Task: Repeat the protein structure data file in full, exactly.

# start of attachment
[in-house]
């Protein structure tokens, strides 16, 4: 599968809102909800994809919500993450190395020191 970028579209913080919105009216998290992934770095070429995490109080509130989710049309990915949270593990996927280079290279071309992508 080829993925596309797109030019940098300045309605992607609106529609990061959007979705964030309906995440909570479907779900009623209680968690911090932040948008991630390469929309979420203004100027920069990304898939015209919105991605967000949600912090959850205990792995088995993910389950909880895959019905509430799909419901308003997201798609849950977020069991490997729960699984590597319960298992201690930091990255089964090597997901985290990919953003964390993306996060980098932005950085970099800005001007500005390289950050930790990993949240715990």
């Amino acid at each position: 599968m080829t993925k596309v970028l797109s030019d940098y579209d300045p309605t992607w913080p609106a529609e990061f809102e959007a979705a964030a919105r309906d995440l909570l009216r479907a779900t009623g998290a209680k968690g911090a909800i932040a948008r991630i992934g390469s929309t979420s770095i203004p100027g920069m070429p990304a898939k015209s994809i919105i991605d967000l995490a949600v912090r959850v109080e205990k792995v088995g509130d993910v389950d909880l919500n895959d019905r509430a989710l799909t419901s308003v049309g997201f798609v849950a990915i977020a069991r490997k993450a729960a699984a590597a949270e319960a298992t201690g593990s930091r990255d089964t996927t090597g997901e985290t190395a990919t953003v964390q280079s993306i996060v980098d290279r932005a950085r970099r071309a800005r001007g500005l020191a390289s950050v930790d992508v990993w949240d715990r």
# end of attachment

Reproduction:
[in-house]
């Protein structure tokens, strides 16, 4: 599968809102909800994809919500993450190395020191 970028579209913080919105009216998290992934770095070429995490109080509130989710049309990915949270593990996927280079290279071309992508 080829993925596309797109030019940098300045309605992607609106529609990061959007979705964030309906995440909570479907779900009623209680968690911090932040948008991630390469929309979420203004100027920069990304898939015209919105991605967000949600912090959850205990792995088995993910389950909880895959019905509430799909419901308003997201798609849950977020069991490997729960699984590597319960298992201690930091990255089964090597997901985290990919953003964390993306996060980098932005950085970099800005001007500005390289950050930790990993949240715990």
């Amino acid at each position: 599968m080829t993925k596309v970028l797109s030019d940098y579209d300045p309605t992607w913080p609106a529609e990061f809102e959007a979705a964030a919105r309906d995440l909570l009216r479907a779900t009623g998290a209680k968690g911090a909800i932040a948008r991630i992934g390469s929309t979420s770095i203004p100027g920069m070429p990304a898939k015209s994809i919105i991605d967000l995490a949600v912090r959850v109080e205990k792995v088995g509130d993910v389950d909880l919500n895959d019905r509430a989710l799909t419901s308003v049309g997201f798609v849950a990915i977020a069991r490997k993450a729960a699984a590597a949270e319960a298992t201690g593990s930091r990255d089964t996927t090597g997901e985290t190395a990919t953003v964390q280079s993306i996060v980098d290279r932005a950085r970099r071309a800005r001007g500005l020191a390289s950050v930790d992508v990993w949240d715990r």